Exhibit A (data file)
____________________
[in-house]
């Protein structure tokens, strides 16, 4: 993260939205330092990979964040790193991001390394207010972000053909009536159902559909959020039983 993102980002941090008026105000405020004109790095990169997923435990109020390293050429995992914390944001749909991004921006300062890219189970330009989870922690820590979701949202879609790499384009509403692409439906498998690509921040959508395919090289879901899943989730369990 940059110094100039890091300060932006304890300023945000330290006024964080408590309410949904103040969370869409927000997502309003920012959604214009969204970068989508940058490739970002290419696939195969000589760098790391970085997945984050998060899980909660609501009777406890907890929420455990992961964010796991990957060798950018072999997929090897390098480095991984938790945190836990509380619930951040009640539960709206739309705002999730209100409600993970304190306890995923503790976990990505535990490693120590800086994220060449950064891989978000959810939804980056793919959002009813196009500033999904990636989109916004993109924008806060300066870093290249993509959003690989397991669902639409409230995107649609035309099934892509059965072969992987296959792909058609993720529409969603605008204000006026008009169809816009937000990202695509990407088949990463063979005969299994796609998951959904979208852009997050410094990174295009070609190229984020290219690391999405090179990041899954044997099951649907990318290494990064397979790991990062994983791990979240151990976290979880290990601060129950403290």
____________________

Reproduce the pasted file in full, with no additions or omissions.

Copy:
[in-house]
């Protein structure tokens, strides 16, 4: 993260939205330092990979964040790193991001390394207010972000053909009536159902559909959020039983 993102980002941090008026105000405020004109790095990169997923435990109020390293050429995992914390944001749909991004921006300062890219189970330009989870922690820590979701949202879609790499384009509403692409439906498998690509921040959508395919090289879901899943989730369990 940059110094100039890091300060932006304890300023945000330290006024964080408590309410949904103040969370869409927000997502309003920012959604214009969204970068989508940058490739970002290419696939195969000589760098790391970085997945984050998060899980909660609501009777406890907890929420455990992961964010796991990957060798950018072999997929090897390098480095991984938790945190836990509380619930951040009640539960709206739309705002999730209100409600993970304190306890995923503790976990990505535990490693120590800086994220060449950064891989978000959810939804980056793919959002009813196009500033999904990636989109916004993109924008806060300066870093290249993509959003690989397991669902639409409230995107649609035309099934892509059965072969992987296959792909058609993720529409969603605008204000006026008009169809816009937000990202695509990407088949990463063979005969299994796609998951959904979208852009997050410094990174295009070609190229984020290219690391999405090179990041899954044997099951649907990318290494990064397979790991990062994983791990979240151990976290979880290990601060129950403290």